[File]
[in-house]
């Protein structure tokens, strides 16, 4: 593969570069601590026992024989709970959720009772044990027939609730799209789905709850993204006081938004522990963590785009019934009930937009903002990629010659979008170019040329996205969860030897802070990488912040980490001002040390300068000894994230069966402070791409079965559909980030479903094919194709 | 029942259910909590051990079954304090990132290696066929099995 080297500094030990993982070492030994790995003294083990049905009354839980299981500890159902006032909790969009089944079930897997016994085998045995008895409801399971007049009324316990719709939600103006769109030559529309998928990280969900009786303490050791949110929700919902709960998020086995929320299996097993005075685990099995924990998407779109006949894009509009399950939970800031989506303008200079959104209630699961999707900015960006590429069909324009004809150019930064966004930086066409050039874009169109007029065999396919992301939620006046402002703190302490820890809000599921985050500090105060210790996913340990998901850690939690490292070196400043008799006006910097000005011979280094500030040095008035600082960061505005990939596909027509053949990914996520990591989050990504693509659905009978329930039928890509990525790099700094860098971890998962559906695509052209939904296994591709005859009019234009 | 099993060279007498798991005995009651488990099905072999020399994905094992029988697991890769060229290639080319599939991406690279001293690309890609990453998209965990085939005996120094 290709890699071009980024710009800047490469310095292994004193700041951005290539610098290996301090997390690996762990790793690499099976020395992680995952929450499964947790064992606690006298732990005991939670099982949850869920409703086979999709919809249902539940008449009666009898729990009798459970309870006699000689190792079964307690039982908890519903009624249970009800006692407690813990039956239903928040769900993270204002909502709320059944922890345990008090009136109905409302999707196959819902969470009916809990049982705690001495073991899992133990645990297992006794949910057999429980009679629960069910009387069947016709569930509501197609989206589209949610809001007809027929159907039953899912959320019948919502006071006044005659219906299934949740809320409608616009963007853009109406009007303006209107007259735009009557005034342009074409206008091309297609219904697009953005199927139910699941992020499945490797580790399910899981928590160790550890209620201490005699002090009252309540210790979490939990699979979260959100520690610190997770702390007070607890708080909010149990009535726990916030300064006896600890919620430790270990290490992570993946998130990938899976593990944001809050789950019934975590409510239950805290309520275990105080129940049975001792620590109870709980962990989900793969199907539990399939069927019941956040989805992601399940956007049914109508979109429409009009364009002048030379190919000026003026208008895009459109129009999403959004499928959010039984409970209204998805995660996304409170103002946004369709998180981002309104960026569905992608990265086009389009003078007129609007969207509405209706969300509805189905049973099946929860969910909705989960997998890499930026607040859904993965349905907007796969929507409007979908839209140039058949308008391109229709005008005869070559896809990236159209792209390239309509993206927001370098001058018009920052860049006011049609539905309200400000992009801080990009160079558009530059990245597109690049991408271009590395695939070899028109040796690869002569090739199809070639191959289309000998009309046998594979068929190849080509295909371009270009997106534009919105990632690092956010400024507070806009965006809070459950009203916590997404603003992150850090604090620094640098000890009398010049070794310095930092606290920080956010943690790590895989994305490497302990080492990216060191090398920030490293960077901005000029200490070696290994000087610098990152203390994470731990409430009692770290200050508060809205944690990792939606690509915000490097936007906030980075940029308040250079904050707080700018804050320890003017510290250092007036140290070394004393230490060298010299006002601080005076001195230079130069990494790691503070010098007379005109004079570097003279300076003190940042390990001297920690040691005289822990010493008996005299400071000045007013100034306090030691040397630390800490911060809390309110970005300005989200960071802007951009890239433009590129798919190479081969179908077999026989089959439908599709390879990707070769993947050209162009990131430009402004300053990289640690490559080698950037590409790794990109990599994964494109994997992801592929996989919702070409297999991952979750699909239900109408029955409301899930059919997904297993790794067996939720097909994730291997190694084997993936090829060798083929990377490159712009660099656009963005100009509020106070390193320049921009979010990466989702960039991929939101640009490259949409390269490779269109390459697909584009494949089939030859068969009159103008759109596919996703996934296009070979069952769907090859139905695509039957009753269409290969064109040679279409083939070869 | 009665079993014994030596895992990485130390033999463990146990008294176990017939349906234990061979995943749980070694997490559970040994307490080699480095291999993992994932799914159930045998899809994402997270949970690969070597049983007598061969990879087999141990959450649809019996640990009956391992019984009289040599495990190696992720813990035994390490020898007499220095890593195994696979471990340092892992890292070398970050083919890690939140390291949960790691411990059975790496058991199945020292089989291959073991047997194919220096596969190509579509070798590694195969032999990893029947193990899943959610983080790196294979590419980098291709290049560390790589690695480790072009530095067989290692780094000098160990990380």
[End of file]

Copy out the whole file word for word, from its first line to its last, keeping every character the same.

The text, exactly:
[in-house]
């Protein structure tokens, strides 16, 4: 593969570069601590026992024989709970959720009772044990027939609730799209789905709850993204006081938004522990963590785009019934009930937009903002990629010659979008170019040329996205969860030897802070990488912040980490001002040390300068000894994230069966402070791409079965559909980030479903094919194709 | 029942259910909590051990079954304090990132290696066929099995 080297500094030990993982070492030994790995003294083990049905009354839980299981500890159902006032909790969009089944079930897997016994085998045995008895409801399971007049009324316990719709939600103006769109030559529309998928990280969900009786303490050791949110929700919902709960998020086995929320299996097993005075685990099995924990998407779109006949894009509009399950939970800031989506303008200079959104209630699961999707900015960006590429069909324009004809150019930064966004930086066409050039874009169109007029065999396919992301939620006046402002703190302490820890809000599921985050500090105060210790996913340990998901850690939690490292070196400043008799006006910097000005011979280094500030040095008035600082960061505005990939596909027509053949990914996520990591989050990504693509659905009978329930039928890509990525790099700094860098971890998962559906695509052209939904296994591709005859009019234009 | 099993060279007498798991005995009651488990099905072999020399994905094992029988697991890769060229290639080319599939991406690279001293690309890609990453998209965990085939005996120094 290709890699071009980024710009800047490469310095292994004193700041951005290539610098290996301090997390690996762990790793690499099976020395992680995952929450499964947790064992606690006298732990005991939670099982949850869920409703086979999709919809249902539940008449009666009898729990009798459970309870006699000689190792079964307690039982908890519903009624249970009800006692407690813990039956239903928040769900993270204002909502709320059944922890345990008090009136109905409302999707196959819902969470009916809990049982705690001495073991899992133990645990297992006794949910057999429980009679629960069910009387069947016709569930509501197609989206589209949610809001007809027929159907039953899912959320019948919502006071006044005659219906299934949740809320409608616009963007853009109406009007303006209107007259735009009557005034342009074409206008091309297609219904697009953005199927139910699941992020499945490797580790399910899981928590160790550890209620201490005699002090009252309540210790979490939990699979979260959100520690610190997770702390007070607890708080909010149990009535726990916030300064006896600890919620430790270990290490992570993946998130990938899976593990944001809050789950019934975590409510239950805290309520275990105080129940049975001792620590109870709980962990989900793969199907539990399939069927019941956040989805992601399940956007049914109508979109429409009009364009002048030379190919000026003026208008895009459109129009999403959004499928959010039984409970209204998805995660996304409170103002946004369709998180981002309104960026569905992608990265086009389009003078007129609007969207509405209706969300509805189905049973099946929860969910909705989960997998890499930026607040859904993965349905907007796969929507409007979908839209140039058949308008391109229709005008005869070559896809990236159209792209390239309509993206927001370098001058018009920052860049006011049609539905309200400000992009801080990009160079558009530059990245597109690049991408271009590395695939070899028109040796690869002569090739199809070639191959289309000998009309046998594979068929190849080509295909371009270009997106534009919105990632690092956010400024507070806009965006809070459950009203916590997404603003992150850090604090620094640098000890009398010049070794310095930092606290920080956010943690790590895989994305490497302990080492990216060191090398920030490293960077901005000029200490070696290994000087610098990152203390994470731990409430009692770290200050508060809205944690990792939606690509915000490097936007906030980075940029308040250079904050707080700018804050320890003017510290250092007036140290070394004393230490060298010299006002601080005076001195230079130069990494790691503070010098007379005109004079570097003279300076003190940042390990001297920690040691005289822990010493008996005299400071000045007013100034306090030691040397630390800490911060809390309110970005300005989200960071802007951009890239433009590129798919190479081969179908077999026989089959439908599709390879990707070769993947050209162009990131430009402004300053990289640690490559080698950037590409790794990109990599994964494109994997992801592929996989919702070409297999991952979750699909239900109408029955409301899930059919997904297993790794067996939720097909994730291997190694084997993936090829060798083929990377490159712009660099656009963005100009509020106070390193320049921009979010990466989702960039991929939101640009490259949409390269490779269109390459697909584009494949089939030859068969009159103008759109596919996703996934296009070979069952769907090859139905695509039957009753269409290969064109040679279409083939070869 | 009665079993014994030596895992990485130390033999463990146990008294176990017939349906234990061979995943749980070694997490559970040994307490080699480095291999993992994932799914159930045998899809994402997270949970690969070597049983007598061969990879087999141990959450649809019996640990009956391992019984009289040599495990190696992720813990035994390490020898007499220095890593195994696979471990340092892992890292070398970050083919890690939140390291949960790691411990059975790496058991199945020292089989291959073991047997194919220096596969190509579509070798590694195969032999990893029947193990899943959610983080790196294979590419980098291709290049560390790589690695480790072009530095067989290692780094000098160990990380």